The Voice of Jupiter Hammon
What do Jupiter Hammon’s writings tell us about him as an educated individual surviving within the structure of enslavement?
Born into slavery on Long Island and educated alongside his future enslaver, Jupiter Hammon (1711–ca. 1806) endured the American Revolution and witnessed the founding of a new nation. Through an analysis of Hammon’s own words, this virtual roundtable will explore how Hammon’s religious beliefs influenced his thoughts about freedom and equality; writing and the exchange of ideas as an act of resistance; and the importance of Jupiter’s works to understanding American history and literature.
The Jupiter Hammon Project is a major initiative and multi-year effort of Preservation Long Island. The goal of the project is to develop a new and equitable interpretation for Joseph Lloyd Manor, an 18th-century historic house museum and a site of Black enslavement on Long Island. This new interpretation will include telling the story of Jupiter Hammon (1711– ca.1806), one of the earliest published African American writers, who composed his most well-known works while enslaved at the house.
Event Date: September 19, 2020 (via Zoom)
Time: 10:00 AM to 12:30 PM
A moderated panel featuring Dr. Jessie Erickson (University of Delaware), teacher and writer, Malik Work, and Dr. Phillip M. Richards (Colgate University) will be followed by a virtual break-out session for project stakeholders to reflect and respond to the conversation.
The 90-minute panel discussion is FREE and open to the public. The 45-minute break-out session is designed for project stakeholders and participation is by invitation. If you are interested in joining the break-out conversations, you may email us at email@example.com
In the weeks following the round-table event, all panel and break-out participants will have the opportunity to join Dr. Erickson, Malik Work, and Dr. Richards for additional Q&A sessions to dive deeper into topics and discussions explored during the formal roundtable. More information to come.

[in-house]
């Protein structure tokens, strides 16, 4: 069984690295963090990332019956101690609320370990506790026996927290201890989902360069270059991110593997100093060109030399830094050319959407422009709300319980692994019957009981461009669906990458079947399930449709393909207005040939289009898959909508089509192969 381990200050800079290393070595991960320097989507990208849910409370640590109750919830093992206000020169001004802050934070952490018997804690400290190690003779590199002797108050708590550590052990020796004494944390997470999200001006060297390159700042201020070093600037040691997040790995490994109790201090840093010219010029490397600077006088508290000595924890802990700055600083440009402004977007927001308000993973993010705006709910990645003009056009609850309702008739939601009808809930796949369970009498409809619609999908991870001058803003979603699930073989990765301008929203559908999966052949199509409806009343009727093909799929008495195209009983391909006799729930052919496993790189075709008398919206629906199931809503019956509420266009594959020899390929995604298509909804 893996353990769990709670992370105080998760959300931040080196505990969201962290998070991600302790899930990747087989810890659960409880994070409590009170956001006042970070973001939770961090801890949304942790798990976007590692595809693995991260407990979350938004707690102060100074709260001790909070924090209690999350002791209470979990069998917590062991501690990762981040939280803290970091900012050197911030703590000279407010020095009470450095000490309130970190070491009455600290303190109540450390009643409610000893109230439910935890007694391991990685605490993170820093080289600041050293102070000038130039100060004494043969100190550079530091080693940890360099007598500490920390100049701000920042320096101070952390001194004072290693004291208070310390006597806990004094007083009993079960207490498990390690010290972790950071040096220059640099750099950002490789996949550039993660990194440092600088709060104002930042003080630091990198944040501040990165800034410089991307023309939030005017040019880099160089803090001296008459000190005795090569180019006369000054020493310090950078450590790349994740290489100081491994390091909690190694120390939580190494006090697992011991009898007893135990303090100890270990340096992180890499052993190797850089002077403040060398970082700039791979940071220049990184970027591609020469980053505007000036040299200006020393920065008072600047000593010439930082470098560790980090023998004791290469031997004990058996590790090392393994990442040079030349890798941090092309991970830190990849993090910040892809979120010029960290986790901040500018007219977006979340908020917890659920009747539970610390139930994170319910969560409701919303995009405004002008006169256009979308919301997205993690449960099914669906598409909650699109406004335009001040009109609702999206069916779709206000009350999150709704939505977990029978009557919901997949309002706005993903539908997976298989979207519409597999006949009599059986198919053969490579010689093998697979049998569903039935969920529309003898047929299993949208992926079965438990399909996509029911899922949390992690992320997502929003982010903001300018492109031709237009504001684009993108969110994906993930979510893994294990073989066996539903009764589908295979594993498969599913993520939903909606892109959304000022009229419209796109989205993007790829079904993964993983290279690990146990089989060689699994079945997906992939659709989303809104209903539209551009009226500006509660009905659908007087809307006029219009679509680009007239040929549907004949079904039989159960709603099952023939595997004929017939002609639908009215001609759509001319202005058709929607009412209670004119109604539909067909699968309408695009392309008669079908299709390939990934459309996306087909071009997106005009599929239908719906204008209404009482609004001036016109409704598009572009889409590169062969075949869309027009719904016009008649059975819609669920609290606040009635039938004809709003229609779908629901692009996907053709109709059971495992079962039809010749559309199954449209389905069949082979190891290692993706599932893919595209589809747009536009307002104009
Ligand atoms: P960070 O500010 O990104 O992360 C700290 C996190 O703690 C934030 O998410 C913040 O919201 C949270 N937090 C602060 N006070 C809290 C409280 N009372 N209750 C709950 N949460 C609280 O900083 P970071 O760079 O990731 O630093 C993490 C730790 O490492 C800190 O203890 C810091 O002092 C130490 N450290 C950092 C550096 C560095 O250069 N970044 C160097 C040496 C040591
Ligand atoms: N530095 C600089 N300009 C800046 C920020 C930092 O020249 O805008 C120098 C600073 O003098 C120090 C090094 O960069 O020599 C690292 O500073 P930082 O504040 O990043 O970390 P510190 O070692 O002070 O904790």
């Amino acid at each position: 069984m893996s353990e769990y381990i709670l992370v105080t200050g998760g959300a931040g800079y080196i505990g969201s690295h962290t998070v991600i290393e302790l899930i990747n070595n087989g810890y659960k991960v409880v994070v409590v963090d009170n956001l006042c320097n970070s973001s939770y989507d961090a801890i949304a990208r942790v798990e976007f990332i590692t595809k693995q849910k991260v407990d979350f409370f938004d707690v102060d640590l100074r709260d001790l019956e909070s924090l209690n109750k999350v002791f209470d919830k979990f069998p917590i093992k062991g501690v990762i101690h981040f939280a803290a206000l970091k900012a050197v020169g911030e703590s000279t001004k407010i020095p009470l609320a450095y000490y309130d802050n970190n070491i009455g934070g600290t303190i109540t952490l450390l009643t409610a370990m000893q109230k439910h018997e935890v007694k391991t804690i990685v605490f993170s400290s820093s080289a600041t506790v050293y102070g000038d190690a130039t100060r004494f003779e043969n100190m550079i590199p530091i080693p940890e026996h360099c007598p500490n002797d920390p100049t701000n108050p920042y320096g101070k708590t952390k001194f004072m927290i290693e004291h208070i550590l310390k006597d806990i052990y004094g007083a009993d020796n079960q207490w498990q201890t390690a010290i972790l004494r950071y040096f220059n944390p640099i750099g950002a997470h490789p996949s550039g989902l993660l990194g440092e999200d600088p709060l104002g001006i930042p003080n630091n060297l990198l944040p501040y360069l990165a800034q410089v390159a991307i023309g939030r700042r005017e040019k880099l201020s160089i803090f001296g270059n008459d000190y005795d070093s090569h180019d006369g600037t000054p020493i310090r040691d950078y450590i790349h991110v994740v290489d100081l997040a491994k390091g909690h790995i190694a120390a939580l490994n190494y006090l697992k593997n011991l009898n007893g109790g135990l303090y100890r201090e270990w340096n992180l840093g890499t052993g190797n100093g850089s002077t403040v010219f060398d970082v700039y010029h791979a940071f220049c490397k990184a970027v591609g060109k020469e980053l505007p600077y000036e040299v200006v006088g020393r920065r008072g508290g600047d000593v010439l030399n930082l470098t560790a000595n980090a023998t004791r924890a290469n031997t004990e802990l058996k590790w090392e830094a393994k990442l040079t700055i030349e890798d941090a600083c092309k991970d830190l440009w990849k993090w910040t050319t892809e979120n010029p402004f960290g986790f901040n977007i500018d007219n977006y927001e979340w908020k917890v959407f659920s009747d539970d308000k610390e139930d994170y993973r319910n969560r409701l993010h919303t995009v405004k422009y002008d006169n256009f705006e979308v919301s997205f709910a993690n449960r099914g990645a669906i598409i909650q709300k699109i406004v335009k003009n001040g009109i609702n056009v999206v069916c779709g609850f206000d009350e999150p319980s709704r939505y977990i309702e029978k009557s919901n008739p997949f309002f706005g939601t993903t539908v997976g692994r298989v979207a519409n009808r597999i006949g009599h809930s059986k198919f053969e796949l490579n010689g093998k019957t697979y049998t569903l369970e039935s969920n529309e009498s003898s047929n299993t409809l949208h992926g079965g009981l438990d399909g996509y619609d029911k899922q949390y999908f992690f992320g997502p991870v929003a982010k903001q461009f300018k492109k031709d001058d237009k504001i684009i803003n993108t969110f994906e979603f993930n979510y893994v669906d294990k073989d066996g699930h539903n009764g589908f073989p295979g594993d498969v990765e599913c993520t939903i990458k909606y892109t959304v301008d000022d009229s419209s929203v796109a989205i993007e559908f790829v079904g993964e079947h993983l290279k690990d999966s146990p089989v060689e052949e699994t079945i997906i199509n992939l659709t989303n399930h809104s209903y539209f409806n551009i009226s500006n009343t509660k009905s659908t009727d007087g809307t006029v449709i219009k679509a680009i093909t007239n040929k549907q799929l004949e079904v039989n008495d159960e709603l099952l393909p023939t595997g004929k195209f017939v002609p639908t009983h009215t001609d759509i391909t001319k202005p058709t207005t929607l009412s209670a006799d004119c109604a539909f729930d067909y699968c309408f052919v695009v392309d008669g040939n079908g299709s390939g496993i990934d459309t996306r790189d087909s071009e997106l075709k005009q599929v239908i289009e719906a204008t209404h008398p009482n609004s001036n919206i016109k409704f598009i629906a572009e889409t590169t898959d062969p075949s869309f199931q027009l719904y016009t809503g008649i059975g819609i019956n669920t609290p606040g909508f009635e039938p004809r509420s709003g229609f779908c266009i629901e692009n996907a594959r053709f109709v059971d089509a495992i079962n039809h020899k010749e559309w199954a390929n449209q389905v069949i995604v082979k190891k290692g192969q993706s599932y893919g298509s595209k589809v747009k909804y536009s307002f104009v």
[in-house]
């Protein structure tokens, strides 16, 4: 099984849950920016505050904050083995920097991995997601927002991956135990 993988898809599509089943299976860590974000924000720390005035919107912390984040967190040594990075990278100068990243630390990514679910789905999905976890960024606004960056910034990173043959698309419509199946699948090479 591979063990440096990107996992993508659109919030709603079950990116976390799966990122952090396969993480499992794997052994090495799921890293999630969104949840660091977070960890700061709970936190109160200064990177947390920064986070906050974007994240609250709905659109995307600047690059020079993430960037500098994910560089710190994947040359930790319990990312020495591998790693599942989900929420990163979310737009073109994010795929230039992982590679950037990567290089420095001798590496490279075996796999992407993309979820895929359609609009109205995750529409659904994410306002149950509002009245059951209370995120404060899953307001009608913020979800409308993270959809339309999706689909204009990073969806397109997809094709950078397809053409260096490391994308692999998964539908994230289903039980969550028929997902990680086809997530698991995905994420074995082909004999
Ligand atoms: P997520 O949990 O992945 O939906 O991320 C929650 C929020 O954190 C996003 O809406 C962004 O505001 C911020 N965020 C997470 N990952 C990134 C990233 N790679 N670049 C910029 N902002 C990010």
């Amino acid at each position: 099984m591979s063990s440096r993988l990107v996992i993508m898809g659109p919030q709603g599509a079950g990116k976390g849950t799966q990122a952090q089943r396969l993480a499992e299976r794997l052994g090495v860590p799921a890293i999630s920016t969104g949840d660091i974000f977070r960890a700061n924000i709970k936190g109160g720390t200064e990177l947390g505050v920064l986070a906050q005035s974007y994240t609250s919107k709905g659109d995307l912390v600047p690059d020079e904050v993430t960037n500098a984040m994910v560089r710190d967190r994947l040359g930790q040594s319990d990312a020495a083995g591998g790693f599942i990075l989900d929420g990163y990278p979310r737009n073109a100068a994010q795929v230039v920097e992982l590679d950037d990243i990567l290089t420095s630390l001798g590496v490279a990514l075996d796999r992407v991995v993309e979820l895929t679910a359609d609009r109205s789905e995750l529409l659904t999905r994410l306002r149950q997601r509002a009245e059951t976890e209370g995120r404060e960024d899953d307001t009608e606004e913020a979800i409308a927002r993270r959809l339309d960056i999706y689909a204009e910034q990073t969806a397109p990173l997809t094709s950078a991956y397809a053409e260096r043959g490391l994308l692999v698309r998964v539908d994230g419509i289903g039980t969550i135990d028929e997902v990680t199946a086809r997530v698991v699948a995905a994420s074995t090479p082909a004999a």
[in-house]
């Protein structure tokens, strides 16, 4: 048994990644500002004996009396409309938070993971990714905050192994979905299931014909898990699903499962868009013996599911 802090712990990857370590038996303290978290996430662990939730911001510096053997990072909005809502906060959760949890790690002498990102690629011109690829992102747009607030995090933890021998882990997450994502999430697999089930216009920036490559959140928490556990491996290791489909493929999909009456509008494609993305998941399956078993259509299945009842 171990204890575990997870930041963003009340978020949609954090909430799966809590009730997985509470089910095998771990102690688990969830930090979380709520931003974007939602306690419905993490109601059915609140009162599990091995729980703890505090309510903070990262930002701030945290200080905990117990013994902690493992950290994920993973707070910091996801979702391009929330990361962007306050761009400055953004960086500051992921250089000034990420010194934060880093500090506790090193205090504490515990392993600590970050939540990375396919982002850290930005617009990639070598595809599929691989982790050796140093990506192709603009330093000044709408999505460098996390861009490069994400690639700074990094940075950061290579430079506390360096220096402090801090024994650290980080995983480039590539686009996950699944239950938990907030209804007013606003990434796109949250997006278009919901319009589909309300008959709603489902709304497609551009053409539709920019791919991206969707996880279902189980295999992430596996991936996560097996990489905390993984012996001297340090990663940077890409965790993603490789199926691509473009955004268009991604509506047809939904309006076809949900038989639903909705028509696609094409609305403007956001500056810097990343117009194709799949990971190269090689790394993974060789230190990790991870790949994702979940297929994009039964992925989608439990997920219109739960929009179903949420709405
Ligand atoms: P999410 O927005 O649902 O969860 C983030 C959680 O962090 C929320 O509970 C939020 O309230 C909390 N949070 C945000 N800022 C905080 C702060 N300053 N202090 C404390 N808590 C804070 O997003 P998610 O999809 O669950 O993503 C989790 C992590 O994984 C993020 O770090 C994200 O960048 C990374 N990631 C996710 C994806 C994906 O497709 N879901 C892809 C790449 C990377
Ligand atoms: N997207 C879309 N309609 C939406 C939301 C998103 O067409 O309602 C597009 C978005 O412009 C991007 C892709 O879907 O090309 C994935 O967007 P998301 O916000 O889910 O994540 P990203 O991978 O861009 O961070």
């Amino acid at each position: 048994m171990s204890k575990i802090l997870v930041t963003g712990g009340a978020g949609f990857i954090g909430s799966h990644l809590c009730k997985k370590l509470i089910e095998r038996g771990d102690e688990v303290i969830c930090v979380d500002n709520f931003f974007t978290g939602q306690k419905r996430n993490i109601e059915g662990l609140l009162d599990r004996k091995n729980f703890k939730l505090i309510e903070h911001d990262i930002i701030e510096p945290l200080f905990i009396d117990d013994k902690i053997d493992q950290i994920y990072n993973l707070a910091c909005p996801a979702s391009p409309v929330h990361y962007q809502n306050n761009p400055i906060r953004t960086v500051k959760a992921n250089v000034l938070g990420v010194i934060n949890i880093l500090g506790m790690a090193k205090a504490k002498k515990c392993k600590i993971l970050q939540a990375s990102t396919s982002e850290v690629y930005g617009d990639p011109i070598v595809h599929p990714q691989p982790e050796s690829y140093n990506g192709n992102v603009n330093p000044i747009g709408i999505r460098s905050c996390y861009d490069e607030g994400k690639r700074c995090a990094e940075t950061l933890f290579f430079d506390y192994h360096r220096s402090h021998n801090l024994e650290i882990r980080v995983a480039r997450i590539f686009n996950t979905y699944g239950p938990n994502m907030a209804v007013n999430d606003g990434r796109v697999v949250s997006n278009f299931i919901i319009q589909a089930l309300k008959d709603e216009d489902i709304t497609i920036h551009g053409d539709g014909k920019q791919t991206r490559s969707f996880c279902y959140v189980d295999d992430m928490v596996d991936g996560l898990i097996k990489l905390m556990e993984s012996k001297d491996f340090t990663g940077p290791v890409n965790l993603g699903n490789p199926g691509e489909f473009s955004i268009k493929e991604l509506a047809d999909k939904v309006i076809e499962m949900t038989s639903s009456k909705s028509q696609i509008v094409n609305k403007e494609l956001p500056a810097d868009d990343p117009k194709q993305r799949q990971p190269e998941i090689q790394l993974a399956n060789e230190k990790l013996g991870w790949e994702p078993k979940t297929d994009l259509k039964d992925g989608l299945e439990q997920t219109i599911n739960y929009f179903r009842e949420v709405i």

Our program co-host for this roundtable is the Suffolk County Historical Society. Founded in 1886, the mission of The Suffolk County Historical Society is to collect, preserve and interpret the ongoing history of Suffolk County, NY and its people.
Cordell Reaves serves as the Historic Preservation and Interpretation Analyst with the NY State Office of Parks, Recreation and Historic Preservation, developing educational programming and events that enable sites to tell complete and inclusive stories. His research interests cover a broad swath of New York State history, including colonial slavery, the Underground Railroad, the anti-slavery movement, and the Great Migration.
Jesse Erickson, PhD, Assistant Professor and Senior Assistant Librarian, University of Delaware. He is a bibliographer and researcher in the study of special collections, print culture, and book history. His primary research interests include ethnobibliography, African American publishing and printing, and American Ouidiana.
Malik Work, the NYC based actor-teacher-writer-emcee is a founding member of the groundbreaking jazz/hip hop conglomerate: The Real Live Show. He teaches acting, creative writing, Shakespeare, theater arts, hip hop, and hip hop theater, locally and internationally. His show has most recently been featured at Park Avenue Armory and Nublu in NYC, as well as the National Arts Festival in Makhanda, South Africa.
Phillip M. Richards, PhD, Professor of English (emeritus), Colgate University. He is a specialist in Colonial, Antebellum, and African American literature. He has published widely on the first Black writers of the late eighteenth- and early nineteenth-century Anglo-Atlantic worlds. His articles on Jupiter Hammon, Phillis Wheatley, and Olaudah Equiano have appeared in American Quarterly, Early American Literature, and The Journal of the Early American Republic.
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